ESPN’s experts smashed their heads together and came up with a future NFL Power Rankings. Jeremy Fowler, Louis Riddick, Seth Walder, and Field Yates used a scale of 0-100 to rate each team’s quarterback, remaining (non-QB) roster, draft, front office, and coaching. They then proceeded to tally and weight teams by roster (30%), quarterback (20%), draft (15%), front office (15%), and coaching (20%) to create an overall score in an attempt to make a subjective task as objective as possible.
After all of this, the Texans were ranked 23rd because Deshaun Watson is really good and everything else is kind of bleak. This is what ESPN had to say:
23. Houston Texans
Overall score: 73.5
Why they’re here: The Texans have had more recent success than any team in this tier of the rankings, with a chance to remain quite competitive as we proceed ahead. Houston traded away its most productive player other than Deshaun Watson this offseason in DeAndre Hopkins and has made a long series of audacious — and roundly questioned — trades that are often a primary talking point when assessing how the team will fare ahead. — Yates
Biggest worry: It’s hard enough being a head coach in the NFL. Unless your name is Bill Belichick, it’s almost impossible to be both the HC and the GM and do them both at a high level in the salary cap era. Bill O’Brien is going to have to answer the bell in a big way while wearing both hats if the Texans are going to make noise in the AFC. — Riddick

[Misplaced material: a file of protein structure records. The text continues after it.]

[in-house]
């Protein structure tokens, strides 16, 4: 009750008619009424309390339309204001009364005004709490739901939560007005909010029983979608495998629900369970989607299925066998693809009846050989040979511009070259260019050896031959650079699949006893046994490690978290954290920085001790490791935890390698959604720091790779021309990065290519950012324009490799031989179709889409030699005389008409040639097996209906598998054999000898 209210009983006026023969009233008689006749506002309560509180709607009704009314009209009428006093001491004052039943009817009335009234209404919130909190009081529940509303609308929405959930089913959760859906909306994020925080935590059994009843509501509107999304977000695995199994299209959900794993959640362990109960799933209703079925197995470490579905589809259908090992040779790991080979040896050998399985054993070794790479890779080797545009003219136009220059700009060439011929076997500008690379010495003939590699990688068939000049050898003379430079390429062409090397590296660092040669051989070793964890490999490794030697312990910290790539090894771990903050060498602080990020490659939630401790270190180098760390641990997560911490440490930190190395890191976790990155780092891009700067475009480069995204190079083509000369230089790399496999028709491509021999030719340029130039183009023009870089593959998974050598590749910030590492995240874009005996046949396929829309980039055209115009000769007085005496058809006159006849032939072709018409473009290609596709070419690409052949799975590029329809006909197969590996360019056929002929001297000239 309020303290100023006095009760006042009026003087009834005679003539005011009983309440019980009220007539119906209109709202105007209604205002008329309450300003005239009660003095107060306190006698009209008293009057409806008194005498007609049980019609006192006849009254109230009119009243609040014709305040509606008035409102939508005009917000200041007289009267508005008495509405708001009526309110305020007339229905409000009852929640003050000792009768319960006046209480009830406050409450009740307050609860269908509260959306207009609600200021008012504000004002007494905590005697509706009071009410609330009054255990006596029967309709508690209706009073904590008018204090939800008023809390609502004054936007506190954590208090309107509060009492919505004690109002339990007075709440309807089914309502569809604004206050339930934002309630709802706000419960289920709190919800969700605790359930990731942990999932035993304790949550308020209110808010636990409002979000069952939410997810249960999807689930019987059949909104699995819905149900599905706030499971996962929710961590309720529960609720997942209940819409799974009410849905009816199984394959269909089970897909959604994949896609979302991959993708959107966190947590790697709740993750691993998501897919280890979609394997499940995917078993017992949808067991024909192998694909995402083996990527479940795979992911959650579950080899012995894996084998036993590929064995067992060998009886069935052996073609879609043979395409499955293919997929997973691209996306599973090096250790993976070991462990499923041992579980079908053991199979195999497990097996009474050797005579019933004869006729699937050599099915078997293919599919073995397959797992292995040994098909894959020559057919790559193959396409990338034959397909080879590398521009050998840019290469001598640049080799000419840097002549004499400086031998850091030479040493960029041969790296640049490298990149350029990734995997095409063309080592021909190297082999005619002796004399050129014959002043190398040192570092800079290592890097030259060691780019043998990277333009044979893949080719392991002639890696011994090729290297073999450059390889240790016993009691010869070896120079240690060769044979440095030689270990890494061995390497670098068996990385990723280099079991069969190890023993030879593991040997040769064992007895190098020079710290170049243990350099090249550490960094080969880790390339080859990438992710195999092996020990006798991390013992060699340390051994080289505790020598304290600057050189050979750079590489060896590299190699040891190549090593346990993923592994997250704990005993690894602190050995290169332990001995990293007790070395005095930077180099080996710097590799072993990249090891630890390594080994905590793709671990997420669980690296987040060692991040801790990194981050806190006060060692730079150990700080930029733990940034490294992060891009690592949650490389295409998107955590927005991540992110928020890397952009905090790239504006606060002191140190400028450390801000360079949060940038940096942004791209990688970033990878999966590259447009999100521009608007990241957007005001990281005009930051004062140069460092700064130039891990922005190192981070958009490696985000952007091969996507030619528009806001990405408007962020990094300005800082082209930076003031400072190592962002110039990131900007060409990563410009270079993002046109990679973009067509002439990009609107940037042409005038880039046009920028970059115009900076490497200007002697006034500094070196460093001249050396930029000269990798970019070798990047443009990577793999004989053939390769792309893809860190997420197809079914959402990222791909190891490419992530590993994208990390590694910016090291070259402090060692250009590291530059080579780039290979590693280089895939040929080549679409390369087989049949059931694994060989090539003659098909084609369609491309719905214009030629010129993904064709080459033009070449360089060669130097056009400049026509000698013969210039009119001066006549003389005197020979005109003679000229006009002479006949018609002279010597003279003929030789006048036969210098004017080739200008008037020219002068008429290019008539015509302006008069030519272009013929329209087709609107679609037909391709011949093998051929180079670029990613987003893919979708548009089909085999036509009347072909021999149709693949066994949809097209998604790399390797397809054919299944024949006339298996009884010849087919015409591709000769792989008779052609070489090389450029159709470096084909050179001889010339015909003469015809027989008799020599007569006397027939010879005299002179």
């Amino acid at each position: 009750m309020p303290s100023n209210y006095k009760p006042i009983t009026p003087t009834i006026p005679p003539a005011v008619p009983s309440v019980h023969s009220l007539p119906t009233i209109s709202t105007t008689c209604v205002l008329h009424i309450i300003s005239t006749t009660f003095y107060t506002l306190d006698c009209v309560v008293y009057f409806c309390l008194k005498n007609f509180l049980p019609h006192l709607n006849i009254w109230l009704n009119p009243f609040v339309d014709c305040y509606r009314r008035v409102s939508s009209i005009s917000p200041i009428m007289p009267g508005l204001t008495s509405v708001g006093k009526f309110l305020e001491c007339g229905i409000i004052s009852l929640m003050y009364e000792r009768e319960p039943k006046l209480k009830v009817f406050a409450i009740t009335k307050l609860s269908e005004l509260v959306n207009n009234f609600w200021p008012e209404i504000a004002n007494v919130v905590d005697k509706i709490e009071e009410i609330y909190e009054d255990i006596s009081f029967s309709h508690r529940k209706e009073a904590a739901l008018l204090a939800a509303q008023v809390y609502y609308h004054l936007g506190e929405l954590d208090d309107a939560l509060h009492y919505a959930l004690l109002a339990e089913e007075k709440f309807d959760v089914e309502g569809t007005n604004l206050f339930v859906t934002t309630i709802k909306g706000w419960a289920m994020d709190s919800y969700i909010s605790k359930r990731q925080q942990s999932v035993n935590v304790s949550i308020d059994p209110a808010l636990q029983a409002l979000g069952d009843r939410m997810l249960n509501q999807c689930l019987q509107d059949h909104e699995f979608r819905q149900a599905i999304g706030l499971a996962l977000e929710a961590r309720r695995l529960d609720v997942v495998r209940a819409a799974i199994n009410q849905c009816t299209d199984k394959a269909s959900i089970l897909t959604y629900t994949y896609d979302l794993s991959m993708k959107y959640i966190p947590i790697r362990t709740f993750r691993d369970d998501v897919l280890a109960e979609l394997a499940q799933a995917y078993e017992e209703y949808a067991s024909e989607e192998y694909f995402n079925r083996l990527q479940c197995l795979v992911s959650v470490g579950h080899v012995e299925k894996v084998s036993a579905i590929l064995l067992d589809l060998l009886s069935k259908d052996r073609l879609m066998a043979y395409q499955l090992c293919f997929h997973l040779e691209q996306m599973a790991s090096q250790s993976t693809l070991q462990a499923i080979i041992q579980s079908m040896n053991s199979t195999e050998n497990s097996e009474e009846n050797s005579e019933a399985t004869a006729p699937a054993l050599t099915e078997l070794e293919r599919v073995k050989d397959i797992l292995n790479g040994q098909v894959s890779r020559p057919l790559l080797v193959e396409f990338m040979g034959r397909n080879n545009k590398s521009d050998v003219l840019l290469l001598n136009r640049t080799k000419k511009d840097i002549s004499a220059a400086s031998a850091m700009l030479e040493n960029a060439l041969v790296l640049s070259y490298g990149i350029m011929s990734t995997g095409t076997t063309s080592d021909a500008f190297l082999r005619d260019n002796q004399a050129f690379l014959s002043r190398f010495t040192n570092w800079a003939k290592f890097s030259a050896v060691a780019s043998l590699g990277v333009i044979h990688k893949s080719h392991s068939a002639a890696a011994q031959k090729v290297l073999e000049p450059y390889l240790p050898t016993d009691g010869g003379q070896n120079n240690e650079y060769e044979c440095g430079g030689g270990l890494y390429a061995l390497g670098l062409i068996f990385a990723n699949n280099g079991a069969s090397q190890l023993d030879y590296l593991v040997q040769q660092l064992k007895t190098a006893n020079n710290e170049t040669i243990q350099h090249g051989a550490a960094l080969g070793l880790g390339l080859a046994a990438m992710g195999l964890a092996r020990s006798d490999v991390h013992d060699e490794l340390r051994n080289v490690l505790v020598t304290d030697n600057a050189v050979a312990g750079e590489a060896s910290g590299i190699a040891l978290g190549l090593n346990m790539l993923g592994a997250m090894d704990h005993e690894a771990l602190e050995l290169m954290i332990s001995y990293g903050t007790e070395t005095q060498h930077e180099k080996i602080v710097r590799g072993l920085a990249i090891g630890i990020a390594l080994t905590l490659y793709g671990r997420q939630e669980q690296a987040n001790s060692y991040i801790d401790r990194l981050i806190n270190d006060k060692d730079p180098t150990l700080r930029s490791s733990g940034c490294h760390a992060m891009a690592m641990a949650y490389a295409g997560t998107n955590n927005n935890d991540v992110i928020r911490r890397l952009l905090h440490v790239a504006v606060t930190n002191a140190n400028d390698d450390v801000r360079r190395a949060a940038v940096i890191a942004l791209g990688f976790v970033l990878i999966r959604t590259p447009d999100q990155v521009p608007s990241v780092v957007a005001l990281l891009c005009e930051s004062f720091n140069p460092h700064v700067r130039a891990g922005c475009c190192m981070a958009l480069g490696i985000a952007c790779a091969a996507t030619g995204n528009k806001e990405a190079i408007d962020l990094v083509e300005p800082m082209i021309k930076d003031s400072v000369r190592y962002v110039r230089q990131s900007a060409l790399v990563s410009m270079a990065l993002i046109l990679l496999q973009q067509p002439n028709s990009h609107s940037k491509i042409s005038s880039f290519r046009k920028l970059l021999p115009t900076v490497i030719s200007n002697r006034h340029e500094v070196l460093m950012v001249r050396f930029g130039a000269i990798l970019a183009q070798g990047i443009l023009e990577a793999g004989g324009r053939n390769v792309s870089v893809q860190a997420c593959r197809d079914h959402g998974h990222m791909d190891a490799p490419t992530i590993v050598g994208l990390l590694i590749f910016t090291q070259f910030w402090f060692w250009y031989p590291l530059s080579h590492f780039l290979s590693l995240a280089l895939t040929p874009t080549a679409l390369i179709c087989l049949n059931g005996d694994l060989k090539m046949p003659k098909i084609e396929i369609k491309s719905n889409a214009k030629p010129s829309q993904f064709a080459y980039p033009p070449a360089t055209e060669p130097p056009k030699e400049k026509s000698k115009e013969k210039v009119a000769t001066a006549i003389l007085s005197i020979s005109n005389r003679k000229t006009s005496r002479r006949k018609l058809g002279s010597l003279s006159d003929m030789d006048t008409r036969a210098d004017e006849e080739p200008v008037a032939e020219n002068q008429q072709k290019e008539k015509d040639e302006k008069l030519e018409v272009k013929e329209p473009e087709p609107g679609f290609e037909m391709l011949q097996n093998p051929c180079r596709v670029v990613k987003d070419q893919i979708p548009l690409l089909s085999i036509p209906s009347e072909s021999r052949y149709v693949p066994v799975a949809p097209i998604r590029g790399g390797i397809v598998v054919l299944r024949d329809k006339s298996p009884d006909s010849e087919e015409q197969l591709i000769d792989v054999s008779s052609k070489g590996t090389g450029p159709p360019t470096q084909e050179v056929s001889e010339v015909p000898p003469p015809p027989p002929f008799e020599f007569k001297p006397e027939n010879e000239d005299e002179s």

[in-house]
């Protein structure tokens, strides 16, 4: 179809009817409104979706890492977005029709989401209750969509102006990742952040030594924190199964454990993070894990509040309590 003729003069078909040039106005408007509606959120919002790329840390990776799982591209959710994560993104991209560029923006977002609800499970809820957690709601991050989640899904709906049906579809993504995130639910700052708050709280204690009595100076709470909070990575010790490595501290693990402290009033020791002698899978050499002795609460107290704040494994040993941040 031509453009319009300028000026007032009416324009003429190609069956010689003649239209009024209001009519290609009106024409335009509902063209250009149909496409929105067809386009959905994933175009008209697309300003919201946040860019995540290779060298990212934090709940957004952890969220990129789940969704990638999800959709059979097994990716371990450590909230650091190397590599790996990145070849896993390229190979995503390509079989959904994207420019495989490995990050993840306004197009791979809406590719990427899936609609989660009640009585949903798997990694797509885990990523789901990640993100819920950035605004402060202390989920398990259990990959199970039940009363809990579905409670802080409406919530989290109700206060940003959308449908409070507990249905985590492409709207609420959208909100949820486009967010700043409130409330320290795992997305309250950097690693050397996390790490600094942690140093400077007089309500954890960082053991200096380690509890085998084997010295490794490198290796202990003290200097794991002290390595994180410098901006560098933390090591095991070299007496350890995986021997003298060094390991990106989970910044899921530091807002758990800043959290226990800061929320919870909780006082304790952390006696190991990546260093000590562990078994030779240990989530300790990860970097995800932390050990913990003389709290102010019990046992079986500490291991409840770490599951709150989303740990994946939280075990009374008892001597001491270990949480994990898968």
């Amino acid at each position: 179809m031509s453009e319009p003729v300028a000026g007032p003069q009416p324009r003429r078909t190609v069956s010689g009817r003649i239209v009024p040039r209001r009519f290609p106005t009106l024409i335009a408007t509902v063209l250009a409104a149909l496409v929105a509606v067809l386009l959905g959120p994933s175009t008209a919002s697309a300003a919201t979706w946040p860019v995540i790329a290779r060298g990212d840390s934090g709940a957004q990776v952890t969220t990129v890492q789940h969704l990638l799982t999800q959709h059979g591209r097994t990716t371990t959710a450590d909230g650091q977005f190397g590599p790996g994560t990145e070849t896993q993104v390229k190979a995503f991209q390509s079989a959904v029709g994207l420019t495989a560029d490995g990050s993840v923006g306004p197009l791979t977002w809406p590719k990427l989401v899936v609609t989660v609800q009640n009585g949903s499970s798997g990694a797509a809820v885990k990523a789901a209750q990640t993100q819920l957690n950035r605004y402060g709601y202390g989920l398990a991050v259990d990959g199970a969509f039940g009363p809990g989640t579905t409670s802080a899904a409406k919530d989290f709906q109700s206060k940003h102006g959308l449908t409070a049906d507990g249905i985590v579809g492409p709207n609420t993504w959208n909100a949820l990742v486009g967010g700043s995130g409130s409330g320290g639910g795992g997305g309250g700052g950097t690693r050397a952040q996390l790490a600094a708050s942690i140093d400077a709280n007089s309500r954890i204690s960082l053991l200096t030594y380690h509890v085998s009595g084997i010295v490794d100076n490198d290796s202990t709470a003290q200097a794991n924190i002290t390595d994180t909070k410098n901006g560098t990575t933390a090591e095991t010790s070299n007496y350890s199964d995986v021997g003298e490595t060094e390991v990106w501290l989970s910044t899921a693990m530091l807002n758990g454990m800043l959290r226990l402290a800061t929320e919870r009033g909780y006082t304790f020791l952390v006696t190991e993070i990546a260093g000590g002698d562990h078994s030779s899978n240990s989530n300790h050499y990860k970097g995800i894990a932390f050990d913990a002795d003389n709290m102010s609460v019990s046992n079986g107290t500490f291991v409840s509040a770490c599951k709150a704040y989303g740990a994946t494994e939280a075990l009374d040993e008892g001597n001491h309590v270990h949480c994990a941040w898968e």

Looking ahead: Receiver has too many durability questions for long-term comfort. The Brandin Cooks-Will Fuller V-Kenny Stills combo might just work for 2020, but Fuller’s knee issues and Cooks’ concussion history should lead the Texans to draft receiver help just in case. Tight end Darren Fells can still play but doesn’t have much time left at age 34. Pairing a dynamic tight end with Watson for the next decade would be a prudent move by O’Brien. — Fowler
Top stat to know: In exchange for Laremy Tunsil, Stills, a fourth-round pick and a sixth-round pick, O’Brien dealt two first-round picks and a second. That’s not a stat, but that trade is a year old and I still can’t get over it. Nothing depicts Houston’s front office problem quite like that. — Walder
In the AFC South, the Texans ranked behind both the Colts (10th) and Titans (11th) but way ahead of the Jaguars, who were ranked dead last in the entire league. What do you think about Houston’s ranking and the methods used to determine it?